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Irish FAQ: History [5/10]
Section - 2) How did the "Troubles" in Northern Ireland start?

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	The northern unionists effectively created a single-party state.
	Proportional representation was eliminated for local council
	elections in 1922 and for the Northern Ireland Parliament in
	Stormont in 1929.  One vote per person did not hold in local
	elections until 1969.  Gerrymandering was used to secure unionist
	seats in nationalist areas throughout the thirties.  Nationalists
	and catholics were viewed as potential traitors and alienated by
	the government policies, which favoured protestants and unionists.
	In turn the nationalists never fully accepted the legitimacy
	of the new constitutional arrangements.  Some republicans in
	the North continued a violent campaign against the London and
	Belfast governments.

	By the 1960s, northern republicans had mostly given up violence
	and turned either to politics or to retirement.  But a new civil
	rights movement arose in the North, to protest and correct the
	discrimination against Catholics.  The Prime Minister of
	Northern Ireland, Captain Terence O'Neill (a moderate Unionist)
	pushed through reforms in electoral law and public housing.  He
	met with increasing opposition from hard-line Unionists including
	William Craig and Brian Faulkner, important members of his
	cabinet.  After a general election (in which he retained a
	narrow majority) he was forced out of office in April 1969,
	following a bombing which was blamed on the IRA but later turned
	out to be the work of loyalists.

	Civil rights turned into civil disorder.  The Belfast government
	could not cope when fighting broke out in the streets of Belfast.
	At times, the riots verged on pogroms, such as when loyalists
	invaded the nationalist Falls Road.  Thousands of families
	were forced to leave their homes.  The London government sent
	British troops into Northern Ireland to keep the factions apart
	in August 1969.

	1970 was a turning point in Northern Ireland.  The British Army,
	having been welcomed initially by Catholics turned that welcome
	into suspicion and hatred by conducting mass house searches in
	nationalist areas.  The IRA split in two, the Officials and
	the Provisionals (who were better organised and more willing
	to use violence).  Ian Paisley was elected to Westminster on a
	fundamentalist ticket, opposing the "soft" approach by official
	Unionists like O'Neill. The Socialist Democratic and Labour Party
	(SDLP) was formed out of the civil rights movement.

	In 1971, Brian Faulkner became Prime Minister after his
	predecessor, Chichester-Clark, resigned.  Faulkner made the
	colossal blunder of staging Operation Internment in an attempt to
	quell the IRA.	The Army sealed off whole areas during the night
	raided homes, taking hundreds men for detention without trial.
	Many of the internees were subjected to brutal treatment.
	The injustice was compounded by incompetence: many if not most
	of the internees were innocent, and many senior IRA men escaped
	the net.  The IRA drew valuable sympathy and support from

	The last Sunday in January 1972 was Bloody Sunday.  British
	paratroopers shot dead thirteen unarmed men, six of them under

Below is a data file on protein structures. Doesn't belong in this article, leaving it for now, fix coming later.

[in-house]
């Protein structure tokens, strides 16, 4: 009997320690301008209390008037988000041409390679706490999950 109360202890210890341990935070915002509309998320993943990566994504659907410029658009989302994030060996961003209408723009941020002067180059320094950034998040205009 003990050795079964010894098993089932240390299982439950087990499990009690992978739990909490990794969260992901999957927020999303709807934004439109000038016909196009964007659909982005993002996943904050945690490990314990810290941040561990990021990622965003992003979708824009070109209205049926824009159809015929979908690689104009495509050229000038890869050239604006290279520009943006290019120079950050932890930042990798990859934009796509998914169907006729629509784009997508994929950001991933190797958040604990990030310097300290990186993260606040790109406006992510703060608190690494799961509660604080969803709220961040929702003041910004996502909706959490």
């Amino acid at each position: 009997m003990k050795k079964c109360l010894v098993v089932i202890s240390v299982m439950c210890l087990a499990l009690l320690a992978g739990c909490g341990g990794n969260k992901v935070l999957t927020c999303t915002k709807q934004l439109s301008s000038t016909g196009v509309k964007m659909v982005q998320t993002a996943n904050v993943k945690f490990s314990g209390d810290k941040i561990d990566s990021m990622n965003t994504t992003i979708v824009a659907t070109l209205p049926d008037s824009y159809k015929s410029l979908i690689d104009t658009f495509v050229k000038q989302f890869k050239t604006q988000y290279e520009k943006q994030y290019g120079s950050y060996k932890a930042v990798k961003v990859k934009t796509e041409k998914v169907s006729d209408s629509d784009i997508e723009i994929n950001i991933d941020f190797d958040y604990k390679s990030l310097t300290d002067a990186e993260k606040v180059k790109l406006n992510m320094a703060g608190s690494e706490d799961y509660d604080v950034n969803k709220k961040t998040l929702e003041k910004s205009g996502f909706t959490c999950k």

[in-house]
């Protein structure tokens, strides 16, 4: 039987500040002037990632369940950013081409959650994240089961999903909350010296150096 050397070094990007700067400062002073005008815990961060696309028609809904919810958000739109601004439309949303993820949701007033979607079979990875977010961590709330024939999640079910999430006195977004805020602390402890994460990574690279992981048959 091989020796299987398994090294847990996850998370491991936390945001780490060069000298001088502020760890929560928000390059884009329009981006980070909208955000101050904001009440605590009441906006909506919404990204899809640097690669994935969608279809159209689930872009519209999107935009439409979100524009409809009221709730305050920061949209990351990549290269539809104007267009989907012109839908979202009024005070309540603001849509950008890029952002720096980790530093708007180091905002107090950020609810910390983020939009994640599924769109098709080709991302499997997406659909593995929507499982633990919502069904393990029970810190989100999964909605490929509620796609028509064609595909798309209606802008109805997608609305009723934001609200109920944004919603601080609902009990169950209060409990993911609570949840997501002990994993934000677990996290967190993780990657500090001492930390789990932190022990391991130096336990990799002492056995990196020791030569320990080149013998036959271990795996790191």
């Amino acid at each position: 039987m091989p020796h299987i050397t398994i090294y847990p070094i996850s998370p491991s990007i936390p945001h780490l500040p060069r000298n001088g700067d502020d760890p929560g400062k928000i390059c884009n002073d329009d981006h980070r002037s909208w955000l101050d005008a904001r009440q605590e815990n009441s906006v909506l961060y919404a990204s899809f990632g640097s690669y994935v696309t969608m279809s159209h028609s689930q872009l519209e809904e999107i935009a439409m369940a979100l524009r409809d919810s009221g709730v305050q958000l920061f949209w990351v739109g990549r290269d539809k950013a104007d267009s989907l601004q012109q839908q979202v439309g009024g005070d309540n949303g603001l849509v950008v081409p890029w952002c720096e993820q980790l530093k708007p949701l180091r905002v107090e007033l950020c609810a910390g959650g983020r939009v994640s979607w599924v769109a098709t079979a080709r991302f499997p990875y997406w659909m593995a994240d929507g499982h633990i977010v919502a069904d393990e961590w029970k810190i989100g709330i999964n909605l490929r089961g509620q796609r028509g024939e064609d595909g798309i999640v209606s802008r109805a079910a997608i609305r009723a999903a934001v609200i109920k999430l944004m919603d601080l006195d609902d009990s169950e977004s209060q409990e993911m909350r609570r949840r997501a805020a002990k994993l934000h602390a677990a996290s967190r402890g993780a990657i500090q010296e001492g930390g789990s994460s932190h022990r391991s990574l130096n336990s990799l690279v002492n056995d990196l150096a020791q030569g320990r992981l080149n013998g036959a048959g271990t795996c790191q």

eighteen.  A fourteenth died later of injuries sustained on the
	same day.  Thirteen others, including a widow, were wounded.
	All of them had been participating in an illegal but largely
	peaceful march against internment.  The a public inquiry
	that followed, conducted by by the British Chief Justice,
	Lord Widgery, was a whitewash, clearing the soldiers of blame
	and lending credence to their claims that the men they shot
	were armed.

	Bloody Sunday is a potent propaganda weapon used by the IRA and
	Sinn Féin.  It was not the first atrocity, nor did it claim the
	most lives (more than fifty civilians were killed by IRA bombs
	in 1972 alone).  On that day and in the cover up that followed,
	the state used the same methods as terrorist organisations like
	the IRA.

	Stormont, as the Northern Irish government and parliament were
	known, was suspended (later to be abolished) and direct rule from
	London was introduced by the British Prime Minister, Ted Heath.

	Attempts during the seventies to devolve government back to
	Northern Ireland with power sharing failed because of Unionist
	and Nationalist opposition.  However, direct rule from London
	meant that the Northern Ireland Secretary could push through
	the types of reforms that cost men like O'Neill and Faulkner
	their careers.

	The level of violence has been much than it was in the early
	1970s and Northern Ireland is actually a safer place
	than the news sometimes made it seem.  The civil rights that people
	marched for in the streets in the 60s are protected by bodies
	such as the Housing Executive and Fair Employment Commission.
	But Northern Ireland still has not achieved "normal" political
	and social stability.  The RUC still has a credibility problem
	in nationalist eyes.

	In 1997 a peace process got started, based in part on compromises
	on marching routes by the Orange Order and a renewed IRA
	ceasefire.  For the firt time in many years there is some hope
	that political reforms may make Northern Ireland a better
	place to live in for all its inhabitants.  Most importantly,
	there is hope that the terrorists may find they no longer have
	support for shootings, bombings and other activities.

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Top Document: Irish FAQ: History [5/10]
Previous Document: 1) Why is Ireland divided?
Next Document: 3) What books are there on Irish history?

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